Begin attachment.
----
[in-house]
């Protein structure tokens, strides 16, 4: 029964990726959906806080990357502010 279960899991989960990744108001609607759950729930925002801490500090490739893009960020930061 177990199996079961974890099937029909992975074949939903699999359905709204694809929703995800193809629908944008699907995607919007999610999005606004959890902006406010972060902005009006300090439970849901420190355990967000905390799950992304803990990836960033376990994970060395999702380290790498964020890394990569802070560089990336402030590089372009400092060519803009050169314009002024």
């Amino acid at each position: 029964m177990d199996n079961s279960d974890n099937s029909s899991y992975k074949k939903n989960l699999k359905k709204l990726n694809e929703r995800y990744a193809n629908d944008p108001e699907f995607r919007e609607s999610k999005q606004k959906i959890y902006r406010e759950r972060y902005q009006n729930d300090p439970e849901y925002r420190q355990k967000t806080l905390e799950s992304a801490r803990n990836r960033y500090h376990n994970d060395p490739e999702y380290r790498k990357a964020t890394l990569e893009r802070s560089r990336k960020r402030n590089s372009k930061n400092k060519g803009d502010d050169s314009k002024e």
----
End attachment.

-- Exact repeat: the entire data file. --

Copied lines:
[in-house]
């Protein structure tokens, strides 16, 4: 029964990726959906806080990357502010 279960899991989960990744108001609607759950729930925002801490500090490739893009960020930061 177990199996079961974890099937029909992975074949939903699999359905709204694809929703995800193809629908944008699907995607919007999610999005606004959890902006406010972060902005009006300090439970849901420190355990967000905390799950992304803990990836960033376990994970060395999702380290790498964020890394990569802070560089990336402030590089372009400092060519803009050169314009002024």
């Amino acid at each position: 029964m177990d199996n079961s279960d974890n099937s029909s899991y992975k074949k939903n989960l699999k359905k709204l990726n694809e929703r995800y990744a193809n629908d944008p108001e699907f995607r919007e609607s999610k999005q606004k959906i959890y902006r406010e759950r972060y902005q009006n729930d300090p439970e849901y925002r420190q355990k967000t806080l905390e799950s992304a801490r803990n990836r960033y500090h376990n994970d060395p490739e999702y380290r790498k990357a964020t890394l990569e893009r802070s560089r990336k960020r402030n590089s372009k930061n400092k060519g803009d502010d050169s314009k002024e």